I place the Near-Enemy Theory one stop further on the worry spectrum from the Terrorists-Are-Dumb Theory because even if al-Qaida is right now preoccupied with opportunities in its backyard, that doesn't necessarily keep it from devoting some resources to attacking the United States. The 9/11 attacks provoked the United States into invading Afghanistan and Iraq, and these invasions turned the Muslim world against the United States. In Pakistan, the percentage of the population holding favorable views about the United States (23 percent) fell by more than half (to 10 percent) between 1999 and 2002, according to the Pew Global Attitudes Project. Since then, it's crept up again to 19 percent. To whatever extent a new al-Qaida attack on the United States provoked further U.S. military action in the Muslim world, Pakistan's opinion of the United States would probably sour once again. Al-Qaida might consider that likelihood a valuable tool in its "near enemy" fight. Balanced against this, however, al-Qaida may have pondered where the U.S. troops would probably pour in: Pakistan and Afghanistan. That would be a likely setback in its "near enemy" fight.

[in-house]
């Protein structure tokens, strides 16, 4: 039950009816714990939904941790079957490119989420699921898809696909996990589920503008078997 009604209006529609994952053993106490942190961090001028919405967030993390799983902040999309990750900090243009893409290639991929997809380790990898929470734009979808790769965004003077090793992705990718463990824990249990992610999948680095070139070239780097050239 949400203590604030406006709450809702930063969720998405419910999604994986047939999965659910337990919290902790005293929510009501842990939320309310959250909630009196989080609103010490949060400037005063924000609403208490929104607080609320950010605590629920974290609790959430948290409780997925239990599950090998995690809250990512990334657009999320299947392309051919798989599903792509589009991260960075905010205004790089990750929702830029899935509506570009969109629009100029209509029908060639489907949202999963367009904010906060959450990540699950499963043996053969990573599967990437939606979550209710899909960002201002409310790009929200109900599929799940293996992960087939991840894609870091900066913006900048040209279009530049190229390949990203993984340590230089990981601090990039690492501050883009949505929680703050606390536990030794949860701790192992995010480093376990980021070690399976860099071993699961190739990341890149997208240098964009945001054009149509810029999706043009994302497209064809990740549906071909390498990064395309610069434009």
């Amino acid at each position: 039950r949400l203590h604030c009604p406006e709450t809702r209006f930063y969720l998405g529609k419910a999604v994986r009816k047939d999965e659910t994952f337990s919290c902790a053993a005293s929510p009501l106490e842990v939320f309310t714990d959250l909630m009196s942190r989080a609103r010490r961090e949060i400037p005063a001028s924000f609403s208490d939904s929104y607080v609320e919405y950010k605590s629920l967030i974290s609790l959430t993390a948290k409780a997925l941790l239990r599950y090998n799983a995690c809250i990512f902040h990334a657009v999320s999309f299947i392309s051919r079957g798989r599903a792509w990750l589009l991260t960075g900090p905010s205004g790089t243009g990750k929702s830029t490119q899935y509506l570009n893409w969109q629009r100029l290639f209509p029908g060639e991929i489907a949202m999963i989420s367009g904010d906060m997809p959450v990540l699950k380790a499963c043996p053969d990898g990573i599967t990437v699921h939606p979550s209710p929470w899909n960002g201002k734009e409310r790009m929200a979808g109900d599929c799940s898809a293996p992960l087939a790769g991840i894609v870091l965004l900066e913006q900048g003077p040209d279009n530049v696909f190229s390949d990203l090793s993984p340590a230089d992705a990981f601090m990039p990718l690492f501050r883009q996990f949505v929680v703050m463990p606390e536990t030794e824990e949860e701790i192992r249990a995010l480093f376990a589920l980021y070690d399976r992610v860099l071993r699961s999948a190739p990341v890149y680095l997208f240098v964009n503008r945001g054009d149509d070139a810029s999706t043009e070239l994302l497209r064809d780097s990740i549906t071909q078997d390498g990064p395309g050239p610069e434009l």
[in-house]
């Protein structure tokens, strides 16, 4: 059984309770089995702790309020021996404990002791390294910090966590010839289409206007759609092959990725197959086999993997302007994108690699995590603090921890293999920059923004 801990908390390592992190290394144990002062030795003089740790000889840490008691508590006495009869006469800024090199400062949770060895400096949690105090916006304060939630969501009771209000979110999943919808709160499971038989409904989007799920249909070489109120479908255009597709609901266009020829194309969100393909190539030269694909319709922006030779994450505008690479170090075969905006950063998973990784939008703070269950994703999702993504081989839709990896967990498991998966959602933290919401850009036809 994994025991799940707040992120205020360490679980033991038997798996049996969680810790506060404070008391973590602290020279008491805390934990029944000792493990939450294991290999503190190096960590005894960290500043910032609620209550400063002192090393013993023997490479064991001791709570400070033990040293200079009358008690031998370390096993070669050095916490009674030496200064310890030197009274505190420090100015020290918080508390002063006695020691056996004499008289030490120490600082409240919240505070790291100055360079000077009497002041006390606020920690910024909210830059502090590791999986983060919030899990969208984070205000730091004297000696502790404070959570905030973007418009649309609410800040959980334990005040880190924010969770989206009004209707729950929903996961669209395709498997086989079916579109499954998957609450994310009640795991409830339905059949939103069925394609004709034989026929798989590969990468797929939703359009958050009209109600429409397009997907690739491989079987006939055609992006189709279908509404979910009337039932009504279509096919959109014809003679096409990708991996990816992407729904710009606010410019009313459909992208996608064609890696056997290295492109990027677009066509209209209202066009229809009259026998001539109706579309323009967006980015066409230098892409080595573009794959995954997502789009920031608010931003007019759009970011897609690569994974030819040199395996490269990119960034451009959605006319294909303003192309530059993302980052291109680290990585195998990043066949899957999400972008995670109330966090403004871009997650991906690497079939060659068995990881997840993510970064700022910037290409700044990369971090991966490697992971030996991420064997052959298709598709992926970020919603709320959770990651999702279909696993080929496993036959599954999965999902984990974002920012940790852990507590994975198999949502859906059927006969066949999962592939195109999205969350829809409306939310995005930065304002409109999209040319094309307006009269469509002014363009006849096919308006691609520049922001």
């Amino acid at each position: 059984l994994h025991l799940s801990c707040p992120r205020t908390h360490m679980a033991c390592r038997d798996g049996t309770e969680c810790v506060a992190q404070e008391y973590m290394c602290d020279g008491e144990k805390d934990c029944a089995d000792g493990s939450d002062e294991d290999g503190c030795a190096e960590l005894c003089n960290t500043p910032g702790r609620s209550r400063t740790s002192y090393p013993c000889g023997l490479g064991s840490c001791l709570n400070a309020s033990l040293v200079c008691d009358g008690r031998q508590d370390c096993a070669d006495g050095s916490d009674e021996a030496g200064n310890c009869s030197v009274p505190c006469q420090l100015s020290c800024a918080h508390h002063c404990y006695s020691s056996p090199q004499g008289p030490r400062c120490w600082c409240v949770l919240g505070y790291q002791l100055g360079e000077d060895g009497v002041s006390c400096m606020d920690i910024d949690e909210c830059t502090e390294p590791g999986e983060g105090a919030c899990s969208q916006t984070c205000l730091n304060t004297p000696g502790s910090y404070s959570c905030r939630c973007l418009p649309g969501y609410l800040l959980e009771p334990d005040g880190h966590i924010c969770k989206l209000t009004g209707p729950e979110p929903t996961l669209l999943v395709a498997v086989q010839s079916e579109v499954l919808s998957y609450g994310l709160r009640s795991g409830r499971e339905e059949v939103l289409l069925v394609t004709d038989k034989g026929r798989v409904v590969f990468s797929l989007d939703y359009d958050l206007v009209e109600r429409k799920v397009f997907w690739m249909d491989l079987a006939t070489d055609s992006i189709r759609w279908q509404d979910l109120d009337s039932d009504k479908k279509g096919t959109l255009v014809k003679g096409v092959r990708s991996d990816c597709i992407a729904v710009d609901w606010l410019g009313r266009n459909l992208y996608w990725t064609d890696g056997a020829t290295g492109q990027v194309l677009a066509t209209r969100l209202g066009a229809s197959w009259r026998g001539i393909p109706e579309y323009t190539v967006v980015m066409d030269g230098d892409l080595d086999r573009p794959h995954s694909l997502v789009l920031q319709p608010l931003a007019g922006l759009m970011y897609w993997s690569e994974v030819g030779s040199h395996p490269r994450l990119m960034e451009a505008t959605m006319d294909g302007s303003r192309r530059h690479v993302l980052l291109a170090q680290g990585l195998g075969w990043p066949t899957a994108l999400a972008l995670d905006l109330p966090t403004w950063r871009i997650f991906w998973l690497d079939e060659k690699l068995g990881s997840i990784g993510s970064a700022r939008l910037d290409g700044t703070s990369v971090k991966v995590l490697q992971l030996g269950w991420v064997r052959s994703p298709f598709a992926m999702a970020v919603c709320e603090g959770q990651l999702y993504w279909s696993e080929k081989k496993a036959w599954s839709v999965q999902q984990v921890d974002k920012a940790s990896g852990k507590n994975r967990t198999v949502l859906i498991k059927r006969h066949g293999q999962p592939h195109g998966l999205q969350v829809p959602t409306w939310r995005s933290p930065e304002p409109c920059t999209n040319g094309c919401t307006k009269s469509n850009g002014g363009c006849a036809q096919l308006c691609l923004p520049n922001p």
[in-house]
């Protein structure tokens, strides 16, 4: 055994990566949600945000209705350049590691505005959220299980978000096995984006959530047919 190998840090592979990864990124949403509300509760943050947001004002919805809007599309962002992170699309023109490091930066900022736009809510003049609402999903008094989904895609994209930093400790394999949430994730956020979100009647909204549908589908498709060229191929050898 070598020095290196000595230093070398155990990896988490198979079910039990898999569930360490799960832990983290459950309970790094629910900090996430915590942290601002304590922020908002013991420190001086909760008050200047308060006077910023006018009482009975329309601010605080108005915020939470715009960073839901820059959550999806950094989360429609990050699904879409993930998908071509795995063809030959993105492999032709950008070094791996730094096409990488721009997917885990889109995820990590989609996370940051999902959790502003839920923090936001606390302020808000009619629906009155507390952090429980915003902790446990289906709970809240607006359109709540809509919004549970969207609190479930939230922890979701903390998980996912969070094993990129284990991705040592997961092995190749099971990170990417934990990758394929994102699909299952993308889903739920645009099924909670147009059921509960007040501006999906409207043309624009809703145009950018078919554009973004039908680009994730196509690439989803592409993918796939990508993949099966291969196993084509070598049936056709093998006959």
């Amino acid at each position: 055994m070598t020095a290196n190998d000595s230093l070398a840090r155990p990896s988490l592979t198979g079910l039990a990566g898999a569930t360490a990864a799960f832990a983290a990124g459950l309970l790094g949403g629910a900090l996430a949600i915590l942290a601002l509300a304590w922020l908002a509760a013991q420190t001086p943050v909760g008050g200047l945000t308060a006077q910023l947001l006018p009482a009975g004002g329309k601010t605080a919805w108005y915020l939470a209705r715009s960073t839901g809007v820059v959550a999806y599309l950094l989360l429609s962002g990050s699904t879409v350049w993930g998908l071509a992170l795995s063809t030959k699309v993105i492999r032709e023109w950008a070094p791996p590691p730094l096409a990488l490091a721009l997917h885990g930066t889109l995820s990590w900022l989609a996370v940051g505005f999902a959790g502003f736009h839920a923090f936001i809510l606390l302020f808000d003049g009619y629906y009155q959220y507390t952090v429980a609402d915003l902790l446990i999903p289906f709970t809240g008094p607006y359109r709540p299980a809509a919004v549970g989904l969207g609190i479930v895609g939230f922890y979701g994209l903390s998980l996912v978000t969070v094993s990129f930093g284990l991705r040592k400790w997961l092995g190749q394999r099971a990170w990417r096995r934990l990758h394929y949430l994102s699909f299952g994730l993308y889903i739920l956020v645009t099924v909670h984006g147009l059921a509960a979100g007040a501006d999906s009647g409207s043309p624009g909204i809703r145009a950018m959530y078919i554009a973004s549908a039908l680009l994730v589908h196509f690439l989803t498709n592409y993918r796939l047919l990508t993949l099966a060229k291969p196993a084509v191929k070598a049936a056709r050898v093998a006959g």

III. The Melting-Pot Theory
In "The Terrorists-Are-Dumb Theory" I noted the terrible price al-Qaida paid in Afghanistan for 9/11. To repeat: Nearly 80 percent of its Afghanistan-based membership was killed in the U.S. invasion, according to journalist Lawrence Wright. Two-thirds of al-Qaida's leadership was captured or killed. The terror group's membership may now be down to as few as 200 or 300. Let's assume, as many believe, that this alone has made it very difficult for al-Qaida to stage a follow-up attack on the United States. Couldn't the job still be done by angry jihadis already living in the United States? Where are al-Qaida's sleeper cells?